NCOA ruck march - sm.jpg


Soldiers conduct a ruck march during the Basic Leader Course at the Fort Drum NCO Academy. (U.S. Army photo by Sgt. 1st Class Kelly Simon)



Soldier aims to write Fort Drum NCO Academy history


Mike Strasser

Fort Drum Garrison Public Affairs


FORT DRUM, N.Y. (Aug. 29, 2019) – History was made earlier this year when the Fort Drum Noncommissioned Officer Academy relocated to its new, state-of-the-art facility and transitioned away from its origins within the campus of World War II-era buildings on South Post.

But in doing so, it became evident to NCOA staff and cadre that some of their institutional knowledge was lacking. For instance, no one knew who served as the first commandant, or the date when the first class began leadership training.

Sgt. 1st Class Gerald Squirlock, NCOA chief of operations, said that there were several reasons why he took on the task of writing a short history of the Fort Drum NCOA. For one, he earned a bachelor’s degree in history, so he seemed well-suited to the job. 

“My primary duties keep me busy, so I didn’t have a lot of time to spend on this,” he said. “But I like investigating and I like researching, and I was able to get a good foundation on our history in a short amount of time.”

Squirlock said that it was common knowledge that retired Command Sgt. Maj. Joe McLaughlin served as the second commandant of the NCOA, since he is still active in the Fort Drum community. McLaughlin attends several post functions every year, participates annually in the NCOA holiday toy drive and served as guest speaker at the new NCOA ribbon-cutting ceremony.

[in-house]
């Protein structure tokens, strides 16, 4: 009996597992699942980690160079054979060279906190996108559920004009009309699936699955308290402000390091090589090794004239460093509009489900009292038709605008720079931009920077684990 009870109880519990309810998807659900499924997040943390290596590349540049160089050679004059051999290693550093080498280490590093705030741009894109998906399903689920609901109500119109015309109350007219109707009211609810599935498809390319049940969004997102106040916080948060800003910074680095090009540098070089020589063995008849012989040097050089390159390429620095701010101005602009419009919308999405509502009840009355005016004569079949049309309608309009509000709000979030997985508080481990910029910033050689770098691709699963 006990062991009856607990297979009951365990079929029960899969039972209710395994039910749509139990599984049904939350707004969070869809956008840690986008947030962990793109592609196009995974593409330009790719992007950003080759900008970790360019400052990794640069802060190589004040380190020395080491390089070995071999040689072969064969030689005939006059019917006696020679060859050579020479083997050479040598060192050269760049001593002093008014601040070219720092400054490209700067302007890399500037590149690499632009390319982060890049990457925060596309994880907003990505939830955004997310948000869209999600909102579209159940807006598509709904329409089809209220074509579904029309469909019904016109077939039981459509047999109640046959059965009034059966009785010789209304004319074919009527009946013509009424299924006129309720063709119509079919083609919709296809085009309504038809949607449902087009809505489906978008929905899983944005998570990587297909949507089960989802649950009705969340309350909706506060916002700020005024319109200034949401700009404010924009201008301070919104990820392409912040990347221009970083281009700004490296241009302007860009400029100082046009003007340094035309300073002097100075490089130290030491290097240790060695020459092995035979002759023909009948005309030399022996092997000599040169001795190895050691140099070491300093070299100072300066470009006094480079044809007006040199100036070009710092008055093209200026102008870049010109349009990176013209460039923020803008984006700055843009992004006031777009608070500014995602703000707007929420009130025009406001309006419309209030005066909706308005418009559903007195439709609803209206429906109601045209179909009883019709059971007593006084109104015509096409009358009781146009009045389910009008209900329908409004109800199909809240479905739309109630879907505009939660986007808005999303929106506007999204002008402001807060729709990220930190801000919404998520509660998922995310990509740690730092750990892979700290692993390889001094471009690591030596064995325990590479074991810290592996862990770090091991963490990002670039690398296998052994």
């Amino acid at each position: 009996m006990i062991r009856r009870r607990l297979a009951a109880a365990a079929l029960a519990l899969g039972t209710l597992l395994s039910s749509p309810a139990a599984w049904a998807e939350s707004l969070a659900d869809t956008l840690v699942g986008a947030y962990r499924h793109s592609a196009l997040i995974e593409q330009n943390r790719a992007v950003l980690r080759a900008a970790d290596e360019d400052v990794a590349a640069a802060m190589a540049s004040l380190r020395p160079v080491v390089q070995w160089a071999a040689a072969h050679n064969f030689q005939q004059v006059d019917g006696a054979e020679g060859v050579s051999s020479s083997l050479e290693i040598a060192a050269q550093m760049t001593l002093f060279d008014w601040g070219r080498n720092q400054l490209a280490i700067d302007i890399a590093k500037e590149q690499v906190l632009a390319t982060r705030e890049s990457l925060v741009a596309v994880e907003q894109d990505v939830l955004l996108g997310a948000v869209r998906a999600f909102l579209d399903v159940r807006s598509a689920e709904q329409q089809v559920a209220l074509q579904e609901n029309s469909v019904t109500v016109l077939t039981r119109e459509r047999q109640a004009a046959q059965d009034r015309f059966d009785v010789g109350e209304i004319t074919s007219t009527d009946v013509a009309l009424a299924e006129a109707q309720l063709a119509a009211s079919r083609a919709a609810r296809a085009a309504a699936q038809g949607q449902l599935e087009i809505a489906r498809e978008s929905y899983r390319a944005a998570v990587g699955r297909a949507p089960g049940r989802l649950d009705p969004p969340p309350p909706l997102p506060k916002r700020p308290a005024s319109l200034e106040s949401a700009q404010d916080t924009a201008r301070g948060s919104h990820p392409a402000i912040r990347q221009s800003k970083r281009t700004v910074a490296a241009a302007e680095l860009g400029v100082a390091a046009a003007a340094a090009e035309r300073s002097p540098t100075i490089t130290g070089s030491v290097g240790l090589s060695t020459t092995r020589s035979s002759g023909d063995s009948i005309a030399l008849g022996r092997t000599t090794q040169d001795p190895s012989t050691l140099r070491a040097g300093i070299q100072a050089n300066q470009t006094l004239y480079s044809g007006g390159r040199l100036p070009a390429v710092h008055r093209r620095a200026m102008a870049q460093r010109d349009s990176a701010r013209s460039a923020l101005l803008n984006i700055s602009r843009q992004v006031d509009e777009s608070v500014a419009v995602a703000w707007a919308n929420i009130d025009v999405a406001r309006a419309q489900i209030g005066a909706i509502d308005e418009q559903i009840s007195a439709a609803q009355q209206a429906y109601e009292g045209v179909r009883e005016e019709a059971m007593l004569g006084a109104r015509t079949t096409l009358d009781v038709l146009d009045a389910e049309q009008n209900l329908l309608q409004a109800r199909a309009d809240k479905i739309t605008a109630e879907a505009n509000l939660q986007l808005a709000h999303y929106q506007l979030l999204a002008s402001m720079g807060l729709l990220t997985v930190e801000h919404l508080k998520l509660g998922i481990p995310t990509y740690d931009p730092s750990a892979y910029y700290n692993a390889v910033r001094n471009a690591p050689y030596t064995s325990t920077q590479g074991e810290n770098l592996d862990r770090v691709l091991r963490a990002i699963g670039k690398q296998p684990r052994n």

“But no one knew who was the first commandant,” Squirlock said. “If a VIP wants to tour the new facilities here, nothing we have has the history of the NCO Academy. We really didn’t have any talking points for people.”

Squirlock contacted Sepp Scanlin, director of the 10th Mountain Division (LI) and Fort Drum Museum, and he gained access to the historical archives there. He read through issues of the Fort Drum Sentinel and found the information he was looking for in the post newspaper. Squirlock said he used the camera on his tablet to photograph items of interest, since none of it is available in digital format or online.

“It’s only a small bit of history, but it’s a start,” he said. “The idea is to get 750 to 1,000 words that we can write up for our NCOA Faculty and Staff Handbook that gives a basic overview of the NCO Academy history.”

He learned that the planning for an NCO Academy at Fort Drum in 1988 coincided – coincidentally – with the Army’s Year of the NCO. It officially opened on Oct. 3, 1989, with Command Sgt. Maj. Eugene Williams serving as the first commandant. The commandant hand-picked the 19 instructors who would serve as NCOA cadre. The first students in-processed on Oct. 6, 1989, for a Primary Leadership Development Course that lasted 28 days with 96 hours of field training.

Scanlin also provided Squirlock with an old NCOA yearbook to further his research. The operations NCO said that he would like to explore the origins of the Army institution starting from the 1950s to today’s modern Fort Drum NCO Academy.

“There’s still gaps to fill, and that’s where the heavy, heavy research will come in,” Squirlock said. “I am fully confident, with more research, that the resources do exist to bring it all together in one smooth gapless timeline.”